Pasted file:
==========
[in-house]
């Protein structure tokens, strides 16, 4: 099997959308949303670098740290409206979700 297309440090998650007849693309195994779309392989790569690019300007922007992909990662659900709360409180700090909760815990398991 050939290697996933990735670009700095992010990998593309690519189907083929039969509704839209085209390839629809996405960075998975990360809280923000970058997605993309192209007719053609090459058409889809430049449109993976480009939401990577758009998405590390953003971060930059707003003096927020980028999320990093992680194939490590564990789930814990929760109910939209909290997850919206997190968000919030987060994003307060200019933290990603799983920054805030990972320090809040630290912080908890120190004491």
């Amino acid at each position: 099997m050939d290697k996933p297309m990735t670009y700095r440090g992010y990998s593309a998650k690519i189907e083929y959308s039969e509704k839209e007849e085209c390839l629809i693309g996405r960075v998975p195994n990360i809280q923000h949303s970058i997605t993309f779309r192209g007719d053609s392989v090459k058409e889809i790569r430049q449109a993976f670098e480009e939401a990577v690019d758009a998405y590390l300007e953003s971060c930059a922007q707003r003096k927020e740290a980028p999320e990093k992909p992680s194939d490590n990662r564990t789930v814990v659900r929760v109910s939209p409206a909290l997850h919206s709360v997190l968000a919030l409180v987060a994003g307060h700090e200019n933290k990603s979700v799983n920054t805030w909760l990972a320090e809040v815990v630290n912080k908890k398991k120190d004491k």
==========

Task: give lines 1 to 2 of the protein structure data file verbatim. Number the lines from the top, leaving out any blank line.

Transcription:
[in-house]
């Protein structure tokens, strides 16, 4: 099997959308949303670098740290409206979700 297309440090998650007849693309195994779309392989790569690019300007922007992909990662659900709360409180700090909760815990398991 050939290697996933990735670009700095992010990998593309690519189907083929039969509704839209085209390839629809996405960075998975990360809280923000970058997605993309192209007719053609090459058409889809430049449109993976480009939401990577758009998405590390953003971060930059707003003096927020980028999320990093992680194939490590564990789930814990929760109910939209909290997850919206997190968000919030987060994003307060200019933290990603799983920054805030990972320090809040630290912080908890120190004491």